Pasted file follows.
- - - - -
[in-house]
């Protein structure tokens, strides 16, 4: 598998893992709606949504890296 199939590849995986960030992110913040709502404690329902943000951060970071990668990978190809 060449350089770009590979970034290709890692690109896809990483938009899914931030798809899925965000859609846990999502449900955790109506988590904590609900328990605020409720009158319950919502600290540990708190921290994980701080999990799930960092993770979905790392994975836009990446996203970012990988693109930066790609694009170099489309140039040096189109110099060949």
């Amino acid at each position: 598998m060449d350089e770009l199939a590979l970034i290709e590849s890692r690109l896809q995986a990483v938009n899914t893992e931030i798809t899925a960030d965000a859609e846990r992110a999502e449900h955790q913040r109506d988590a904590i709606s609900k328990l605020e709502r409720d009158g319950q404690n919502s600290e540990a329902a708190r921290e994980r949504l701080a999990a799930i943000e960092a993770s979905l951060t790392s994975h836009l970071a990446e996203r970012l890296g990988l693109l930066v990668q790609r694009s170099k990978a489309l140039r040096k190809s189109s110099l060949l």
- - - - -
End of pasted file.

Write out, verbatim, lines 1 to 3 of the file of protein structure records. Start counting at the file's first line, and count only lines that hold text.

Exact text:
[in-house]
């Protein structure tokens, strides 16, 4: 598998893992709606949504890296 199939590849995986960030992110913040709502404690329902943000951060970071990668990978190809 060449350089770009590979970034290709890692690109896809990483938009899914931030798809899925965000859609846990999502449900955790109506988590904590609900328990605020409720009158319950919502600290540990708190921290994980701080999990799930960092993770979905790392994975836009990446996203970012990988693109930066790609694009170099489309140039040096189109110099060949």
């Amino acid at each position: 598998m060449d350089e770009l199939a590979l970034i290709e590849s890692r690109l896809q995986a990483v938009n899914t893992e931030i798809t899925a960030d965000a859609e846990r992110a999502e449900h955790q913040r109506d988590a904590i709606s609900k328990l605020e709502r409720d009158g319950q404690n919502s600290e540990a329902a708190r921290e994980r949504l701080a999990a799930i943000e960092a993770s979905l951060t790392s994975h836009l970071a990446e996203r970012l890296g990988l693109l930066v990668q790609r694009s170099k990978a489309l140039r040096k190809s189109s110099l060949l």